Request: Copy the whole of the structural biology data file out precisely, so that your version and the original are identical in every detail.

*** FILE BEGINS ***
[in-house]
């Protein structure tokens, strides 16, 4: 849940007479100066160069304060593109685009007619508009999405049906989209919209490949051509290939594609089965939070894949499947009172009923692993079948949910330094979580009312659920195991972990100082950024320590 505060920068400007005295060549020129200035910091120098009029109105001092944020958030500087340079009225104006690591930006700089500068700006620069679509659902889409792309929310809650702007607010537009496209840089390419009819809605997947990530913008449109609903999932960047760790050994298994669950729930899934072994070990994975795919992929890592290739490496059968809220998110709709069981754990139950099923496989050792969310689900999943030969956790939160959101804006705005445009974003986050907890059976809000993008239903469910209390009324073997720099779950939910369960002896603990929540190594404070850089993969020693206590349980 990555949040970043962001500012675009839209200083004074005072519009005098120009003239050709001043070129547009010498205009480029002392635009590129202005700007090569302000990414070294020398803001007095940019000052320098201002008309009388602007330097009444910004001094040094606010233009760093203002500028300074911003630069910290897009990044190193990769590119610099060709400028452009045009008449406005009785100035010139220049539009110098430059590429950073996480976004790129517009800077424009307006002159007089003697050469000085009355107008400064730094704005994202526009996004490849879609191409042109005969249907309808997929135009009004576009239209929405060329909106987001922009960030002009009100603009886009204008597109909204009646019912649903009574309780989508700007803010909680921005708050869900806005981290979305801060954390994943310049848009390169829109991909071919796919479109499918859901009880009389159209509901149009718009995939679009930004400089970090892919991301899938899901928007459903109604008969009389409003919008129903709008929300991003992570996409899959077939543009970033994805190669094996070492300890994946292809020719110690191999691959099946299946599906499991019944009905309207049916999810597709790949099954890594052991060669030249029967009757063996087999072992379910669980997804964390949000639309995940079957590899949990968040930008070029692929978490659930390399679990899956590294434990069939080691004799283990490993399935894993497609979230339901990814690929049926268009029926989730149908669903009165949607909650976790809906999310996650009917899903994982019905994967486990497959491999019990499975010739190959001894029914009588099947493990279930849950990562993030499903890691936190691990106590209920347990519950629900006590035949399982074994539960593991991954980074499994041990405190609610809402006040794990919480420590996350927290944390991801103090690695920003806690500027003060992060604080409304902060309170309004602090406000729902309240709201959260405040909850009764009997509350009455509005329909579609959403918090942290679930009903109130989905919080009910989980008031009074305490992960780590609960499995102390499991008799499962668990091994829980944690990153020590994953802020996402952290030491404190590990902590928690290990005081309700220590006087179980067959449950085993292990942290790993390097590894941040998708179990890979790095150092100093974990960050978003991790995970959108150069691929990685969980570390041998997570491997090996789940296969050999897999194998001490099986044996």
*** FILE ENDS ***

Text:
[in-house]
């Protein structure tokens, strides 16, 4: 849940007479100066160069304060593109685009007619508009999405049906989209919209490949051509290939594609089965939070894949499947009172009923692993079948949910330094979580009312659920195991972990100082950024320590 505060920068400007005295060549020129200035910091120098009029109105001092944020958030500087340079009225104006690591930006700089500068700006620069679509659902889409792309929310809650702007607010537009496209840089390419009819809605997947990530913008449109609903999932960047760790050994298994669950729930899934072994070990994975795919992929890592290739490496059968809220998110709709069981754990139950099923496989050792969310689900999943030969956790939160959101804006705005445009974003986050907890059976809000993008239903469910209390009324073997720099779950939910369960002896603990929540190594404070850089993969020693206590349980 990555949040970043962001500012675009839209200083004074005072519009005098120009003239050709001043070129547009010498205009480029002392635009590129202005700007090569302000990414070294020398803001007095940019000052320098201002008309009388602007330097009444910004001094040094606010233009760093203002500028300074911003630069910290897009990044190193990769590119610099060709400028452009045009008449406005009785100035010139220049539009110098430059590429950073996480976004790129517009800077424009307006002159007089003697050469000085009355107008400064730094704005994202526009996004490849879609191409042109005969249907309808997929135009009004576009239209929405060329909106987001922009960030002009009100603009886009204008597109909204009646019912649903009574309780989508700007803010909680921005708050869900806005981290979305801060954390994943310049848009390169829109991909071919796919479109499918859901009880009389159209509901149009718009995939679009930004400089970090892919991301899938899901928007459903109604008969009389409003919008129903709008929300991003992570996409899959077939543009970033994805190669094996070492300890994946292809020719110690191999691959099946299946599906499991019944009905309207049916999810597709790949099954890594052991060669030249029967009757063996087999072992379910669980997804964390949000639309995940079957590899949990968040930008070029692929978490659930390399679990899956590294434990069939080691004799283990490993399935894993497609979230339901990814690929049926268009029926989730149908669903009165949607909650976790809906999310996650009917899903994982019905994967486990497959491999019990499975010739190959001894029914009588099947493990279930849950990562993030499903890691936190691990106590209920347990519950629900006590035949399982074994539960593991991954980074499994041990405190609610809402006040794990919480420590996350927290944390991801103090690695920003806690500027003060992060604080409304902060309170309004602090406000729902309240709201959260405040909850009764009997509350009455509005329909579609959403918090942290679930009903109130989905919080009910989980008031009074305490992960780590609960499995102390499991008799499962668990091994829980944690990153020590994953802020996402952290030491404190590990902590928690290990005081309700220590006087179980067959449950085993292990942290790993390097590894941040998708179990890979790095150092100093974990960050978003991790995970959108150069691929990685969980570390041998997570491997090996789940296969050999897999194998001490099986044996």